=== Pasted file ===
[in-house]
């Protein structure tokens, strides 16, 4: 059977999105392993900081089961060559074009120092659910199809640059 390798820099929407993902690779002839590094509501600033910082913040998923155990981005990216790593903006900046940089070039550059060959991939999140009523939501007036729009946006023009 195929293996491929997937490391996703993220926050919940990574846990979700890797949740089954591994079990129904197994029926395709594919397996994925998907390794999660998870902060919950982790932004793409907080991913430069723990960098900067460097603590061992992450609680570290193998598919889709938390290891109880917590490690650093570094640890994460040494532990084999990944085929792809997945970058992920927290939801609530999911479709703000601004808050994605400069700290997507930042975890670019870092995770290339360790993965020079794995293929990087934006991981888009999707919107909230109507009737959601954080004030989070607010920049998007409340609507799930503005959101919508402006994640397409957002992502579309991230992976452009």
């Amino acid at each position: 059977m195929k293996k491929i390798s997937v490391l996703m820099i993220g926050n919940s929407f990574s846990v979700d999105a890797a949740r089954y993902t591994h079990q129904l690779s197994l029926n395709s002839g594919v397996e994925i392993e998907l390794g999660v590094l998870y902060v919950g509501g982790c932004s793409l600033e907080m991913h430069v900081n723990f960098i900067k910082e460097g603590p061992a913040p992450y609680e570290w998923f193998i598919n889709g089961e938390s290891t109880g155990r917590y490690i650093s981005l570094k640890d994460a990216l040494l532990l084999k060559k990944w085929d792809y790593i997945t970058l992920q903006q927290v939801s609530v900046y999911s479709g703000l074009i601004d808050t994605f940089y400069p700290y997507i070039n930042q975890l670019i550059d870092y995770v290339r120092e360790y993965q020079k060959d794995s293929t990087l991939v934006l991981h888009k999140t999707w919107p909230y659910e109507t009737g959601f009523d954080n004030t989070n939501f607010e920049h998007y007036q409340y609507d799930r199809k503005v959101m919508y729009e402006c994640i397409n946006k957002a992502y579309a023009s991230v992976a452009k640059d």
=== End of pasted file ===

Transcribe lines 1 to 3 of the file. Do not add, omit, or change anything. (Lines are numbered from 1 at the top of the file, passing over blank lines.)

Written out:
[in-house]
């Protein structure tokens, strides 16, 4: 059977999105392993900081089961060559074009120092659910199809640059 390798820099929407993902690779002839590094509501600033910082913040998923155990981005990216790593903006900046940089070039550059060959991939999140009523939501007036729009946006023009 195929293996491929997937490391996703993220926050919940990574846990979700890797949740089954591994079990129904197994029926395709594919397996994925998907390794999660998870902060919950982790932004793409907080991913430069723990960098900067460097603590061992992450609680570290193998598919889709938390290891109880917590490690650093570094640890994460040494532990084999990944085929792809997945970058992920927290939801609530999911479709703000601004808050994605400069700290997507930042975890670019870092995770290339360790993965020079794995293929990087934006991981888009999707919107909230109507009737959601954080004030989070607010920049998007409340609507799930503005959101919508402006994640397409957002992502579309991230992976452009």
């Amino acid at each position: 059977m195929k293996k491929i390798s997937v490391l996703m820099i993220g926050n919940s929407f990574s846990v979700d999105a890797a949740r089954y993902t591994h079990q129904l690779s197994l029926n395709s002839g594919v397996e994925i392993e998907l390794g999660v590094l998870y902060v919950g509501g982790c932004s793409l600033e907080m991913h430069v900081n723990f960098i900067k910082e460097g603590p061992a913040p992450y609680e570290w998923f193998i598919n889709g089961e938390s290891t109880g155990r917590y490690i650093s981005l570094k640890d994460a990216l040494l532990l084999k060559k990944w085929d792809y790593i997945t970058l992920q903006q927290v939801s609530v900046y999911s479709g703000l074009i601004d808050t994605f940089y400069p700290y997507i070039n930042q975890l670019i550059d870092y995770v290339r120092e360790y993965q020079k060959d794995s293929t990087l991939v934006l991981h888009k999140t999707w919107p909230y659910e109507t009737g959601f009523d954080n004030t989070n939501f607010e920049h998007y007036q409340y609507d799930r199809k503005v959101m919508y729009e402006c994640i397409n946006k957002a992502y579309a023009s991230v992976a452009k640059d």